26 WEILL CORNELL MEDICINE
but you’ve done something for the common good. I think we
as an institution are ahead of the curve in our mentorship of
students, trainees, and faculty. But we want to lead the curve,
and it starts from the top. A challenge is figuring out ways to
incentivize faculty to mentor when they have so many other
demands on their time and to create a culture of mentorship,
not just formal programs.
Could you talk about your current research and the
clinical trials you’re directing in pulmonology?
As a student, my first interest was oncology, but I switched to
lung disease because I liked the ICU. I liked the fast pace. And to
be successful in the ICU, you essentially have to become a lung
expert. I worked in basic science for about fifteen years, and it
turns out that a molecule I was working with produces a gas
that has potent anti-inflammatory properties for lung disease.
I’m delighted that this discovery has been translated to three
clinical trials, all in phase 1/2—on sepsis, idiopathic pulmonary
fibrosis, and pulmonary hypertension.
Your wife, Dr. Mary Choi, is also a colleague. What
have been the joys and challenges of sharing a life as
two busy physician-scientists, having a marriage, and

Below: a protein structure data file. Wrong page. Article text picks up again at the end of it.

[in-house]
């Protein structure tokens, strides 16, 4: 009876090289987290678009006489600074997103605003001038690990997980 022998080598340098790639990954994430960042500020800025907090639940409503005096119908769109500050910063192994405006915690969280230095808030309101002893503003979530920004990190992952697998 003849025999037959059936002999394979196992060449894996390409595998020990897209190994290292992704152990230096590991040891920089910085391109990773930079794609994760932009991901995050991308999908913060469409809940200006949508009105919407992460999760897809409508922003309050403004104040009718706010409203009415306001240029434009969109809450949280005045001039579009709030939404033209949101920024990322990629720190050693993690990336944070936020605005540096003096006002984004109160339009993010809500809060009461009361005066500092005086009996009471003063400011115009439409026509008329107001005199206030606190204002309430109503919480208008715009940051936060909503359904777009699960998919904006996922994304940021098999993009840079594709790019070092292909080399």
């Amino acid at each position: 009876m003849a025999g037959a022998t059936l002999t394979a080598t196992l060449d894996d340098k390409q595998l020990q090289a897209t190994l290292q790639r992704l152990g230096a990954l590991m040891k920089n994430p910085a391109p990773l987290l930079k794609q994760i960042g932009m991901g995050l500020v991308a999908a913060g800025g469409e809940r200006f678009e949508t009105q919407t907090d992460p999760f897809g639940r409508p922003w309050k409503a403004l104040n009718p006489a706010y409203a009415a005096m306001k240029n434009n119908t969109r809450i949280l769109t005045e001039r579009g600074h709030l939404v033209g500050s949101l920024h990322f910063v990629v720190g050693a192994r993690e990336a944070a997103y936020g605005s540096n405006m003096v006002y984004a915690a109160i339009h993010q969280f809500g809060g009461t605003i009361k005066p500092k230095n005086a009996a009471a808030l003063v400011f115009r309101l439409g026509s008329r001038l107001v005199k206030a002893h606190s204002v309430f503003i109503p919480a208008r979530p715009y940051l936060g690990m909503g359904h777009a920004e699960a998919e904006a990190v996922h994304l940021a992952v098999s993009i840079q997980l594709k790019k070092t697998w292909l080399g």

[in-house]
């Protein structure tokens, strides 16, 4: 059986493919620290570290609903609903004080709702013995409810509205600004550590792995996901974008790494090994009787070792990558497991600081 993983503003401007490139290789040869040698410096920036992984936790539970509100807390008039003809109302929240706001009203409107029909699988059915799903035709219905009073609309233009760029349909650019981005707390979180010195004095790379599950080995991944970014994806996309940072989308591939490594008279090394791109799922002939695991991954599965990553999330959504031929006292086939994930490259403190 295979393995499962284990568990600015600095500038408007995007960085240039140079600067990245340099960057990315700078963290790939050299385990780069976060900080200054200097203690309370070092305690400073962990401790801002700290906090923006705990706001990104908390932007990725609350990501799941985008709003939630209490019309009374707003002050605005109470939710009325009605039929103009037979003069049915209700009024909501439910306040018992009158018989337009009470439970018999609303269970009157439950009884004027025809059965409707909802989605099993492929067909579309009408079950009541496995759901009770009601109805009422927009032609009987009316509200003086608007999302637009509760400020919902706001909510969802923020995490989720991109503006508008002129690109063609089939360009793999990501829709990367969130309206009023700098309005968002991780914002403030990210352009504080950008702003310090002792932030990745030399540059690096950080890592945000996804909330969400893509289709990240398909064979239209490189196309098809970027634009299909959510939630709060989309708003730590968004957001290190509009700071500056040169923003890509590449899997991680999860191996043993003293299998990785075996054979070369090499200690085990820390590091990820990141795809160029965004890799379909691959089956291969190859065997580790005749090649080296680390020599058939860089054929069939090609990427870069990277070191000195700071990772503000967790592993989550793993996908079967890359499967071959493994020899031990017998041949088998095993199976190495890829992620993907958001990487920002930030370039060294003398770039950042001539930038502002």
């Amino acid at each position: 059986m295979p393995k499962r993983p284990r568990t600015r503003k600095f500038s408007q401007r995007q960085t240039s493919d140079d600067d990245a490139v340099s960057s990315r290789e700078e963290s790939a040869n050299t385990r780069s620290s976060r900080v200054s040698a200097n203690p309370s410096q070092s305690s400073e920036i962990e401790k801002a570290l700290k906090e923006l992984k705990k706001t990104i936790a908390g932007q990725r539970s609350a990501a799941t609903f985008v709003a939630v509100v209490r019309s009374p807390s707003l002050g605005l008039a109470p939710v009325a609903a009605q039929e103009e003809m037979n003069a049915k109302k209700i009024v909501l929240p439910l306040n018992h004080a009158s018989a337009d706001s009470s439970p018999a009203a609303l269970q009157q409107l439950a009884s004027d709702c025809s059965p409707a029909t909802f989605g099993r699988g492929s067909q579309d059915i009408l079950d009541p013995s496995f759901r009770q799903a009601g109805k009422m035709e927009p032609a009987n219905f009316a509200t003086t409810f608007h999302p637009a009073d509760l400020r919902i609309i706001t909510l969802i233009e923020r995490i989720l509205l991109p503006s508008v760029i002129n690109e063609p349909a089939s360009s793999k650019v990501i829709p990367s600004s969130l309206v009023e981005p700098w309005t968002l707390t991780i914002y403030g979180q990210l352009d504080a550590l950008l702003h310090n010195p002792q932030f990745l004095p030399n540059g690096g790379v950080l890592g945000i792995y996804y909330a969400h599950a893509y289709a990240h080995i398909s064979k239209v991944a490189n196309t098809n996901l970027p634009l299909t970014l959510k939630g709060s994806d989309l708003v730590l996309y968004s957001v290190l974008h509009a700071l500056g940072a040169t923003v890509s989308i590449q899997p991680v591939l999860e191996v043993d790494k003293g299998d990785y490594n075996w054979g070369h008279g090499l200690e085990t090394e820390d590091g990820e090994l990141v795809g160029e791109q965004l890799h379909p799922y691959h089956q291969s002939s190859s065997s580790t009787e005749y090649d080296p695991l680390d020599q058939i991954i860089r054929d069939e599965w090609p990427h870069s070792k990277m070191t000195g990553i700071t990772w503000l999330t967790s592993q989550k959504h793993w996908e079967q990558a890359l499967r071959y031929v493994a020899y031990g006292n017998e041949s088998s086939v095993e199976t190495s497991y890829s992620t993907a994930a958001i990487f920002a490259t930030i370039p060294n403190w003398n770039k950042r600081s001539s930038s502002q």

raising a family?
We love it. We appreciate each other’s work, and we both know
what it means to be a physician-scientist; we share the pains
and successes and understand each other’s goals. I am so proud
of Mary, who has been continuously funded by the NIH since
her fellowship years without a gap, initially with an F32 NRSA
grant for postdocs, transitioning successfully to a K08 career
development award, and then to a standard independent R01
grant. She’s had successful R01 renewals of multiple cycles
through today, even during the tough NIH paylines. Mary was
able to juggle these academic achievements while ensuring the
happiness of a tight-knit family with our two sons. It’s been
wonderful, even more so now because our laboratories at Weill
Cornell have joint meetings, grants, and papers. We didn’t talk
a lot of shop at home when we were raising our kids, but now
that we’re empty nesters we tend to do that a little more.
What inspired you to go into medicine?
You might say, “Your dad was a physician, so wasn’t it obvious?”
After my family left Korea, my dad was the only doctor in a small
town in the jungles of Malaysia, and our home was around the
corner from the infirmary. On weekends I used to help him—with
menial things, but I got exposed to patients, nurses, and doctors—
and it probably affected me more than I remember or admit. That
said, I’m the only one of my siblings who pursued medicine, and
it wasn’t a forgone conclusion. In high school, I wanted to be a
priest. To get into seminary school, they were testing on Dante and
Hegel and Plato, but I’d come to the U.S. when I was twelve and
my English wasn’t there yet. I also thought about anthropology, Pho
A GOOD TEAM: Choi and his
wife, Mary Choi, MD, associate
professor of medicine, whose
lab focuses on the cellular
and molecular mechanisms of
tissue inflammation and injury